A randomized complete block design with a factorial structure (4 x 4) was used. One plant was the experimental unit. Data were subjected to analysis of variance at 5 % significance level after correcting discrete variables ( N corrected =√ N + 1), and Duncan’s Multiple Range Test was applied to parameters that showed significant differences among treatments. Also correlation coefficients were used to analyze the experimental data. All analyses were carried out using software Jandel Sigma Stat 2.0.
RESULTS AND DISCUSSION
In general, plant height in acephala cultivars was higher than in capitata. Such a response is probably related to the proper cultivar characteristics. Only ‘Divina’ and ‘Brisa’, both of them from different botanical varieties, responded significantly to N treatments. But, while in the former the highest plant height was obtained with solution 4, in ‘Brisa’ the reverse occurred. ‘Grand Rapids’ and ‘Prima’ did not show significance differences (Figure 1).
Mean plant height at harvest maturity stage and standard deviation (n=4) for Grand Rapids, Brisa, Divina and Prima cultivars grown in four N solution concentrations: S 1, S 2, S 3, S 4 . Treatments with the same letter in the columns of each cultivar are not significantly different at p ≤ 0.05 as determined by Duncan’s method.
‘Grand Rapids’ and ‘Brisa’ plants, which were exposed to solution 1 (NO3- alone supplied) reached the greatest shoot fresh weight values. In capitata cultivars the opposite behavior was observed (Figure 2). It is important to point out that ‘Grand Rapids’ did not show shoot fresh weight differences between solution 1, 2 and 3; a shoot fresh weight efficient production was reached with the lowest N nutrient solution concentration. Instead, Knight and Mitchell (1983) reported an increasing yield in passing from 210 to 420 mg L-1 N - supplied as NO3- or NO3- and NH4+ - in ‘Grand Rapids’ and ‘Salad Bowl’ whereas in ‘Bibb’ and ‘Ruby’ no effect on yield was observed. ‘Brisa’ present a similar behaviour to ‘Grand Rapids’. Borowski (1994) and, Borowski and Michalek (1994, 1995) reported that a high ratio NH4+: NO3- is responsible for a significant fresh weight and yield reduction in lettuce, which is only concordant with the results obtained in the acephala botanic variety in our assay. The shoot dry weight present the same tendencies that the shoot fresh weight in the different cultivars. (Figure 3).
Mean shoot fresh weight at harvest maturity stage and standard deviation (n=4) for Grand Rapids, Brisa, Divina and Prima cultivars grown in four N solution concentrations: S 1, S 2, S 3, S 4. Treatments with the same letter in the columns of each cultivar are not significantly different at p ≤ 0.05 as determined by Duncan’s method.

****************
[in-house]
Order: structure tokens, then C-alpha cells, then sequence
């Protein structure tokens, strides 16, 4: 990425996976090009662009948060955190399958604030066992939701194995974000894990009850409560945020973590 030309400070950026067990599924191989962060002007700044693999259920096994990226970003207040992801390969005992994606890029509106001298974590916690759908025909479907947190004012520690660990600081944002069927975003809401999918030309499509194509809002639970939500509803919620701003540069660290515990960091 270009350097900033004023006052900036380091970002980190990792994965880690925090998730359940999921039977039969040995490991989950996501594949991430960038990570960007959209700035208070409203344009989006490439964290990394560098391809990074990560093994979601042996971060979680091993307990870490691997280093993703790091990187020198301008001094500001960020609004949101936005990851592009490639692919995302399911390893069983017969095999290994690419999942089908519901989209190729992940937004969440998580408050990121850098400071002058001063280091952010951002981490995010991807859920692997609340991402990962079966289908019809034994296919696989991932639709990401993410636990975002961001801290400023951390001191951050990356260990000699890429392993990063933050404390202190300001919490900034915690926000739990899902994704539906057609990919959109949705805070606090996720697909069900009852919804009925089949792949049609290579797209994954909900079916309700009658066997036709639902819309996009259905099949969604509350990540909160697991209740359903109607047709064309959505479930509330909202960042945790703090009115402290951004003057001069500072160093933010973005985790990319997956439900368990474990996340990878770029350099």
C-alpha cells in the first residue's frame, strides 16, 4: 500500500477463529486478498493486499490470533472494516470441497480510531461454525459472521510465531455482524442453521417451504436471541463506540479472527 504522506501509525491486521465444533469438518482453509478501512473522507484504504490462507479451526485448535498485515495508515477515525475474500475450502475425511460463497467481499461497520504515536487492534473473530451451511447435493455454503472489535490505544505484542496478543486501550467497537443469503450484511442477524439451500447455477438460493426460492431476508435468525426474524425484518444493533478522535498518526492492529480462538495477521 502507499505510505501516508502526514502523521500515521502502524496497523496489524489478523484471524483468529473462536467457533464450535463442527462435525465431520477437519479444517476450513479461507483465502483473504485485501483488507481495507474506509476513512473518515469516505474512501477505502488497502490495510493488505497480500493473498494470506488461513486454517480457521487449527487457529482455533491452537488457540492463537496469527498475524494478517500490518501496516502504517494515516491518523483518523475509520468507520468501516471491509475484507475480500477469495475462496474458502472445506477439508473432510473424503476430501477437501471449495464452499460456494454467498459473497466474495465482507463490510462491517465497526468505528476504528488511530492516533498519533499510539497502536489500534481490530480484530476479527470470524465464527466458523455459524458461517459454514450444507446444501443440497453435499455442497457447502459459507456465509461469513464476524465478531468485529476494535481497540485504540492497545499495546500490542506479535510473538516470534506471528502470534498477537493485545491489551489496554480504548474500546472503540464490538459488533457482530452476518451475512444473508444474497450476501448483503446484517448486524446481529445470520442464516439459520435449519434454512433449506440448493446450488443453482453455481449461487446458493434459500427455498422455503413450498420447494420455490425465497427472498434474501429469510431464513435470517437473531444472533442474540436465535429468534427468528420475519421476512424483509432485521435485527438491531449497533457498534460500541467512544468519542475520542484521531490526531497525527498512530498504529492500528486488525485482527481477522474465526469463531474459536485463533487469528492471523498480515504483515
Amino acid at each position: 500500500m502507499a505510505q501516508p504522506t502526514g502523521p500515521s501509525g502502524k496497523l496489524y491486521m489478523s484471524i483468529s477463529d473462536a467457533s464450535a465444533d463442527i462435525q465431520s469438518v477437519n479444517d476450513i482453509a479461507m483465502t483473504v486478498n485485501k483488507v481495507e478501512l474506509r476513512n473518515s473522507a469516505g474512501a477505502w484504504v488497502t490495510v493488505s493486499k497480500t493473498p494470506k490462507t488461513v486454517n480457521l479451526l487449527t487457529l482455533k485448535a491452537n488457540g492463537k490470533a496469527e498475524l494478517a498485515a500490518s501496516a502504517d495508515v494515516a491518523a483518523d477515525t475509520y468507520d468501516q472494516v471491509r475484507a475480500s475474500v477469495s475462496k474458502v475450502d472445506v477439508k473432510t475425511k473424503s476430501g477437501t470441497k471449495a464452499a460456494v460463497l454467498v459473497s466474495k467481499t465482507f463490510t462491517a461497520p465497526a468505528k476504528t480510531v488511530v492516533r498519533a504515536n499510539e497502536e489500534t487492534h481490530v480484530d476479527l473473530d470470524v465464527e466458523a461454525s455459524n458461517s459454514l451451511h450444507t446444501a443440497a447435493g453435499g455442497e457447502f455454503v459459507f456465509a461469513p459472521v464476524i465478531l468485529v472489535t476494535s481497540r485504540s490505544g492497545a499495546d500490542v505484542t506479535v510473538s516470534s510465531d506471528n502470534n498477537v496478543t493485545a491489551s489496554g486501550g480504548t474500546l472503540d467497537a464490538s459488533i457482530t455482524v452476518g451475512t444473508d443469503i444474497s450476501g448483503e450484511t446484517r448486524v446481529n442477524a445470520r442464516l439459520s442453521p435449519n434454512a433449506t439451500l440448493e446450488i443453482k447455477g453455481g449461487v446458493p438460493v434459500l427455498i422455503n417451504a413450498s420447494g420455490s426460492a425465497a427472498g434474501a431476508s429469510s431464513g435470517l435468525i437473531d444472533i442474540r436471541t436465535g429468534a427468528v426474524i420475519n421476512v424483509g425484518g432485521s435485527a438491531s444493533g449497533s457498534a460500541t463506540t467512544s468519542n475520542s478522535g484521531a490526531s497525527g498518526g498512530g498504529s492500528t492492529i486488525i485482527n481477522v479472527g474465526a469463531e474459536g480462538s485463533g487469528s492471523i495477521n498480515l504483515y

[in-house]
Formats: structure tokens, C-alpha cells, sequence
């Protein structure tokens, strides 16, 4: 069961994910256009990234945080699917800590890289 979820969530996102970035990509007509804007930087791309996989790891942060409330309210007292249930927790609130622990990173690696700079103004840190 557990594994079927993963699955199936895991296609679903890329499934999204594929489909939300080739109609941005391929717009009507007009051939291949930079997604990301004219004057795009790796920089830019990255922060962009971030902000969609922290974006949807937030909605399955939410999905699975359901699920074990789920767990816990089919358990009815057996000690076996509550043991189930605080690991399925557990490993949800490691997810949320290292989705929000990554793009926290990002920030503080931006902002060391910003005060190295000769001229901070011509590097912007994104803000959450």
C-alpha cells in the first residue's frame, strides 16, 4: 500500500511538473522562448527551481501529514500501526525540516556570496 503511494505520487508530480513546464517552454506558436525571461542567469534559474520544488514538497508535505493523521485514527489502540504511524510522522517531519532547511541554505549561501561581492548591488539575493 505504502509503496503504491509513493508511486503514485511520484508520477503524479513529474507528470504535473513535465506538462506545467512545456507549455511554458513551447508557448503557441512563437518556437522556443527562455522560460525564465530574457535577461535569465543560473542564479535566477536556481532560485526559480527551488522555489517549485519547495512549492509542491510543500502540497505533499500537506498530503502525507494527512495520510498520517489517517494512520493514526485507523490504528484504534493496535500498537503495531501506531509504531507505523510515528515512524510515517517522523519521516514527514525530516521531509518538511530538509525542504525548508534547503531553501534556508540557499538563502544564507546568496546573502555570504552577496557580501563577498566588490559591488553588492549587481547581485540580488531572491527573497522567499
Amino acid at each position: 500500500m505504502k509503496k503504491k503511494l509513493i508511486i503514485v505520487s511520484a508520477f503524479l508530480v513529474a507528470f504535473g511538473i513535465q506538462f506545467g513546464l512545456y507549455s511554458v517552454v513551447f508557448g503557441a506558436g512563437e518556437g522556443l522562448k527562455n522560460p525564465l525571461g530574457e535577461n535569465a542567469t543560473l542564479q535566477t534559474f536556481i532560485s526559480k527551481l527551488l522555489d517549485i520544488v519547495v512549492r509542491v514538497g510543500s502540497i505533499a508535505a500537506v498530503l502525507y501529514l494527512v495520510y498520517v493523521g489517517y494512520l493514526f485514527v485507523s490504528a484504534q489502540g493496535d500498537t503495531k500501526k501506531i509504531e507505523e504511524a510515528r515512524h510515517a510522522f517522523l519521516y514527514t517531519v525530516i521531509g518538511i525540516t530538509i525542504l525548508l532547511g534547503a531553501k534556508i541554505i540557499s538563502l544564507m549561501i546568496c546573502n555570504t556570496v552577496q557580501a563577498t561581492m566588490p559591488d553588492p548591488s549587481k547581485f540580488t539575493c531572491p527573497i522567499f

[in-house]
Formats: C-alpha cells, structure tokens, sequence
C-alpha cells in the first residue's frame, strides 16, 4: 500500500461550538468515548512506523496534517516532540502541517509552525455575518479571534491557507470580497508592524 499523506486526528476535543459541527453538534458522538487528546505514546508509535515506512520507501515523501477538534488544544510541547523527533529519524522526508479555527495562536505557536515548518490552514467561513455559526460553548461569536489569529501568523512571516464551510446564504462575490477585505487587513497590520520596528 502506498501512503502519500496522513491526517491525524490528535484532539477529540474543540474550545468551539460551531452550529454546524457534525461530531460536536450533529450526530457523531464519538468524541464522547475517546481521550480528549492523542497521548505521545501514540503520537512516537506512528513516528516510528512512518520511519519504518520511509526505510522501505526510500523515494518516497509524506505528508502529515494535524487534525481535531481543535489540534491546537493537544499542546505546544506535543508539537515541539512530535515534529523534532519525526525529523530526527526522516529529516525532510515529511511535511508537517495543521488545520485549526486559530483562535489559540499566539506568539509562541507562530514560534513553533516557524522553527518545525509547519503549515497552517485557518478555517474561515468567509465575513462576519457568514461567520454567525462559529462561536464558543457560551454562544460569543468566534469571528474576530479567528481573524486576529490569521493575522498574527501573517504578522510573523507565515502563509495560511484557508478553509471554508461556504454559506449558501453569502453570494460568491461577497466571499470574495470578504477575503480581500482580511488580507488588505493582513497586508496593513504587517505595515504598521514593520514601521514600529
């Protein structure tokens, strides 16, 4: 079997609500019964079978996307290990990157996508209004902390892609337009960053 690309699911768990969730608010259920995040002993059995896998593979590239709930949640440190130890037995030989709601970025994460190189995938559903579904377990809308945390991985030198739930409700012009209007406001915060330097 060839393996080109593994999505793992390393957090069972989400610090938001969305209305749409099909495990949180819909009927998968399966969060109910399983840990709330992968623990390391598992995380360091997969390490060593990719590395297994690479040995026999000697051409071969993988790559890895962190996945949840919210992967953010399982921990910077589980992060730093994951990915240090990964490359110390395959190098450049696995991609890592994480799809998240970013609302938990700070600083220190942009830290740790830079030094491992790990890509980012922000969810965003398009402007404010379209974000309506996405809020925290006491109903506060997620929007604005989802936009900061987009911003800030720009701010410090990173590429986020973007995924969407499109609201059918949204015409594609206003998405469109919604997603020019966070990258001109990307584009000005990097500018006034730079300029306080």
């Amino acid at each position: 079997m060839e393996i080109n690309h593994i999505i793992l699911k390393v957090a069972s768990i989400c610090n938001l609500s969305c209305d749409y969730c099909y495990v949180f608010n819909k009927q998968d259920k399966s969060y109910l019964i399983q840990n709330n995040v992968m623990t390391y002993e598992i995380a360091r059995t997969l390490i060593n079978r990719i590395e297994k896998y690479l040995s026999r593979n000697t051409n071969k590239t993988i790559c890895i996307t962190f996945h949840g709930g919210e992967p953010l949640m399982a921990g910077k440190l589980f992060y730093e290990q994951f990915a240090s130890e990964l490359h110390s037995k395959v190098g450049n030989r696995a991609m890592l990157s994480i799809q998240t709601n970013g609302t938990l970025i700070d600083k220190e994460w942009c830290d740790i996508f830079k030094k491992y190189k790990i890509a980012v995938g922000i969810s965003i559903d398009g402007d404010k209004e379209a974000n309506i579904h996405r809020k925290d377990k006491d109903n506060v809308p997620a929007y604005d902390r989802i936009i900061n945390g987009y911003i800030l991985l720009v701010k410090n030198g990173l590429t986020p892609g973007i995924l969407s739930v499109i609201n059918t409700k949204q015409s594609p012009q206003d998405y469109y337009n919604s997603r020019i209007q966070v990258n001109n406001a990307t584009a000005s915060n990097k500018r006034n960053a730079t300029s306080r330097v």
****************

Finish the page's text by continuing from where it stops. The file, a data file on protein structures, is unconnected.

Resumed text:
Mean shoot dry weight at harvest maturity stage and standard deviation (n=4) for Grand Rapids, Brisa, Divina and Prima cultivars grown in four N solution concentrations: S 1, S 2, S 3, S 4. Treatments with the same letter in the columns of each cultivar are not significantly different at p ≤ 0.05 as determined by Duncan’s method.
Furthermore it is necessary to make note of ‘Grand rapids’ and ‘Brisa’ roots showed damage characterized by dark color when grown in NO3- + NH4+ solution where rapidly pH decrease. This did not occur in the treatment with solution 1, whose N source was only NO3- and the pH was rather steady. The ammonium assimilation in roots produces one proton per molecule taken up, which must be excreted into the external medium. (Marschner, 1995). Moritsugu et al. (1995) reported no lettuce sensitivity to high ammonium levels, but to acid pH produced by its absorption.
‘Divina’ and ‘Prima’ display a higher development where ammonium and nitrate are present. Ammonium is an ion quickly incorporated to root metabolism acting as derepressor of nitrate reductase. (Solomonson and Barber,1990). ‘Divina’ displayed a maximum in solution 3 and 4, whereas Prima displayed in solution 3.
No significant differences in the equatorial diameter were observed among treatments in ‘Grand Rapids’ plants 50 days after transplant, in agree with Merlet (1997) who worked with the same cultivar and a nutrient solution of 345,7 mg L-1N . ‘Brisa’ showed sensitivity to high N concentrations, since its diameter was significantly smaller (p ≤ 0.05) 47 days after transplant in plants growing in solutions 3 and 4. No significant differences were observed among treatments in ‘Divina’. In ‘Prima’, the plants grown in solution 1 showed the smallest equatorial diameter.